with in accordance with law.
ii) In T. Balaji Rao v. State of A.P. and another2 a learned single of this Court, by applying the principle laid down in Y. Abraham Ajith’s case, also held that the Magistrate in that case has no jurisdiction to try the case.
The proceedings before the Magistrate are liable to be quashed and gave liberty to the de facto complainant to move the appropriate Court for redressal of her grievance.

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3) The learned counsel for the petitioners relying on the above judgments submitted that since the Magistrate at Guntur has no jurisdiction to try the offence, the prosecution is liable to be quashed.

4) However, the Supreme Court in Y. Abraham Ajith’s case held that after quashing the proceedings, the complaint was directed to be returned to the de facto complainant to present it before the appropriate Court to be dealt with in accordance with law.

5) On the other hand, the learned counsel for the second respondent/complainant relied on certain judgments by contending that the complaint is maintainable and it is not liable to be quashed before the Magistrate at Guntur.
i) In Sistu Pullam Raju and another v. State of A.P. and another3 a learned single judge of this Court while dealing with Sections 177 and 178 of Cr.P.C. held that trial in a wrong place is not vitiated when the accused is not prejudiced as per the constitutional bench of the Apex Court in Mangaldas v. Maharashtra State4 wherein it was held that if the objection as regards lack of territorial jurisdiction is not raised at trial, it would be legitimate to presume that the accused suffered no prejudice. It was further observed that the provisions of the Sections 177 and 179 Cr.P.C. do not trammel the powers of any court to take cognizance of the offence.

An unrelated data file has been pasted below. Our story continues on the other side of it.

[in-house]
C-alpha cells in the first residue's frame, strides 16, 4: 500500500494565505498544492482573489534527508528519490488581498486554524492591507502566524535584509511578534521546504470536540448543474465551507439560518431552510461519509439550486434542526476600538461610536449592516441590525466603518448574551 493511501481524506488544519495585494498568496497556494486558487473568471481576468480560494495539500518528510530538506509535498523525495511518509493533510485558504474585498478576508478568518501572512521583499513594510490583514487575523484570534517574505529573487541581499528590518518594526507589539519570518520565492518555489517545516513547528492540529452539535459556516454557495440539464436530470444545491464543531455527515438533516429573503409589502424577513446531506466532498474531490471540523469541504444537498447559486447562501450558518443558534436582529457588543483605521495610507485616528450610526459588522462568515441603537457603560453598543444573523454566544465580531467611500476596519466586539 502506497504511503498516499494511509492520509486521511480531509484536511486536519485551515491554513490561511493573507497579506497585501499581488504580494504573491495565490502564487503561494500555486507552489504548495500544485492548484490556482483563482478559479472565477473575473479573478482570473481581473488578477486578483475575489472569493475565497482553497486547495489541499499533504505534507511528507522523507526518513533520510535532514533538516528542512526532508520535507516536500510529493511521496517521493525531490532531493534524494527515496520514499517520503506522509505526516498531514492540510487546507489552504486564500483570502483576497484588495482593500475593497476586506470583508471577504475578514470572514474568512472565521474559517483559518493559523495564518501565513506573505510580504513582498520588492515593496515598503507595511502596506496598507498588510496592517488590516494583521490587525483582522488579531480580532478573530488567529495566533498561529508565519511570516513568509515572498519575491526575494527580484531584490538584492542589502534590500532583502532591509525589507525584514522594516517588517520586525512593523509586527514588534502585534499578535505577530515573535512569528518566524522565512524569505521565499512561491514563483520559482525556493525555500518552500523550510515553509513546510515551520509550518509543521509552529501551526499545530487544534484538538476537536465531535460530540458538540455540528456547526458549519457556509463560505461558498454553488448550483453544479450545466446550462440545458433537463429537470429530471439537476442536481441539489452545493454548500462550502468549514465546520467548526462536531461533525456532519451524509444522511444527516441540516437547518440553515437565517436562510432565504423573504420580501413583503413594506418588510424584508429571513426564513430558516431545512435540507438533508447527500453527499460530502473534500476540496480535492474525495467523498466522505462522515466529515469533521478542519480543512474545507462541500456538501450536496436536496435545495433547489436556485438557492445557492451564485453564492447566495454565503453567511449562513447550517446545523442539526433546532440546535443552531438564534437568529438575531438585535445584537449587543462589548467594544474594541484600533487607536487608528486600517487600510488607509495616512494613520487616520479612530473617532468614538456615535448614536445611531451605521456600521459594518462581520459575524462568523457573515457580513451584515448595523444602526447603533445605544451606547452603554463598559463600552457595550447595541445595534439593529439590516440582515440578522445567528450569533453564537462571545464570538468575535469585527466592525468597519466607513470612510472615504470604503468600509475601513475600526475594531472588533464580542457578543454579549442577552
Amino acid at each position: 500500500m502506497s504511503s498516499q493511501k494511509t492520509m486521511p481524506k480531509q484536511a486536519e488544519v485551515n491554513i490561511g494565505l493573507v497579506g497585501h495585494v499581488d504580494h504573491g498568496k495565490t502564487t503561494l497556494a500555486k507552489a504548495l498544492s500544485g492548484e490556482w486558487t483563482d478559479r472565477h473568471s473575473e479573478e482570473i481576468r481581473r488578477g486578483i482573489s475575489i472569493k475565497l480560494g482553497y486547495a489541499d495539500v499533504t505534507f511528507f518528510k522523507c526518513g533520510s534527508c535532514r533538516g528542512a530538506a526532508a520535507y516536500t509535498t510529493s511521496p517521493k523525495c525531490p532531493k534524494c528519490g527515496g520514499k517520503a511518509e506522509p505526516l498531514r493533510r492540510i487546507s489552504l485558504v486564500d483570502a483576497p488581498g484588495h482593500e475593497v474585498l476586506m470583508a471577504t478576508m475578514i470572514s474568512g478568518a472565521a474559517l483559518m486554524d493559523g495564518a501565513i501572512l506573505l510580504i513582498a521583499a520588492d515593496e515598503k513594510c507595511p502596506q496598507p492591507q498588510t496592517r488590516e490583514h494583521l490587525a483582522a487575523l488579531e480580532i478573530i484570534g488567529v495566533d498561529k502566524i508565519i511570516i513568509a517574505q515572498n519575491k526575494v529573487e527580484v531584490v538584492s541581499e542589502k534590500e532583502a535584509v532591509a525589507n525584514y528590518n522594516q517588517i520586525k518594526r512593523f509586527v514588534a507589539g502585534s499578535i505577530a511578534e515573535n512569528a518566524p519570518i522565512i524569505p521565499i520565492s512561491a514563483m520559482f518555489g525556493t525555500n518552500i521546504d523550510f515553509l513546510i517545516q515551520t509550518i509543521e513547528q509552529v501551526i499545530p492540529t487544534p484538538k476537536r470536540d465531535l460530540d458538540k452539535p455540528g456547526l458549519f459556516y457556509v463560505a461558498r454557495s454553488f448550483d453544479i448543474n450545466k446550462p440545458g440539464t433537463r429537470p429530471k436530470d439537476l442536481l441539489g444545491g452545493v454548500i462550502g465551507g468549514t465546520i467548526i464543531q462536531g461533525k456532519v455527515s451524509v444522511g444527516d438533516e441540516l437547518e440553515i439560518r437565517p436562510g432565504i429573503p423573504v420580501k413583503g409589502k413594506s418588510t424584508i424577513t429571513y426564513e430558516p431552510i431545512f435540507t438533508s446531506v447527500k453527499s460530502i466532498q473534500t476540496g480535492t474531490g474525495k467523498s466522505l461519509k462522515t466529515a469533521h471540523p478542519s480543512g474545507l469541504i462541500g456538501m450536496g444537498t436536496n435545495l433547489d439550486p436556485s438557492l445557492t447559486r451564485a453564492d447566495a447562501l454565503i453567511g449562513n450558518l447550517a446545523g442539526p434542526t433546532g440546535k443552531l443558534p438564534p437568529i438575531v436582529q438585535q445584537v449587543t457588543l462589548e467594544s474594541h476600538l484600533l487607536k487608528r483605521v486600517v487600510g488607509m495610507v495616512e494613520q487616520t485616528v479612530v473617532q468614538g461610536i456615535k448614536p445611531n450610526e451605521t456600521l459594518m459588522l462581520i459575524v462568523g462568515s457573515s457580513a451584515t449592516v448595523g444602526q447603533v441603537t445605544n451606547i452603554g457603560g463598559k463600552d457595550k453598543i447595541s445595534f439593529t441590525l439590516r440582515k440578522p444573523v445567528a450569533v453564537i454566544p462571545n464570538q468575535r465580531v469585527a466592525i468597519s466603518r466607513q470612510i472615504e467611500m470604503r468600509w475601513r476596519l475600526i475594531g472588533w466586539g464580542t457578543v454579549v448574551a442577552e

The only restriction contained in Section 190 for the Court to take cognizance is subject to the provisions of that Chapter wherein section 190 occurs.
ii) In Nasiruddin Khan v. State of Bihar5 the Supreme Court held thus: “According to the scheme of the code
trial within a wrong territorial jurisdiction does not by itself vitiate it.”
iii) In Trisuns Chemical Industry v. Rajesh Agarwal6 the Court held thus: “It is an erroneous view that the Magistrate taking cognizance of an offence must necessarily have territorial jurisdiction to try the case as well.”

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6) From the decisions cited by the learned counsel for the second respondent also, it indicates that the
prosecution does not vitiate for want of territorial jurisdiction and the complaint can be returned for
presentation before the appropriate Court, which has territorial jurisdiction to try the offence. The decision
rendered by the Supreme Court makes it clear that when the Court comes to a conclusion that a particular
Magistrate has no territorial jurisdiction to try the offence, the proceedings before that Court can be quashed
by returning the complaint to the de facto complainant to present it before the appropriate Court.

7) After going through the complaint, I am made to understand that the Judicial Magistrate of First Class at Guntur as no part of cause of action arisen at Guntur, therefore, the learned Magistrate at Guntur has no jurisdiction to entertain the complaint. Therefore, the proceedings pending before him shall not be allowed to continue and they are directed to be returned to the complainant for presentation before the Court, which has territorial jurisdiction to try the matter according to law.

8) With the above observations and directions, the Criminal Petition is allowed.
1 2004 (2) ALD (Crl.) 491 (SC)
2 2006 (2) ALT (Crl.) 62 (A.P.)
3 2005 (3) ALT (Crl.) 153 (A.P.)
4 AIR 1966 SC 128
5 AIR 1973 SC 186
6 1999 (2) ALT (Crl.) 405 (SC) = (1999) 8 SCC 686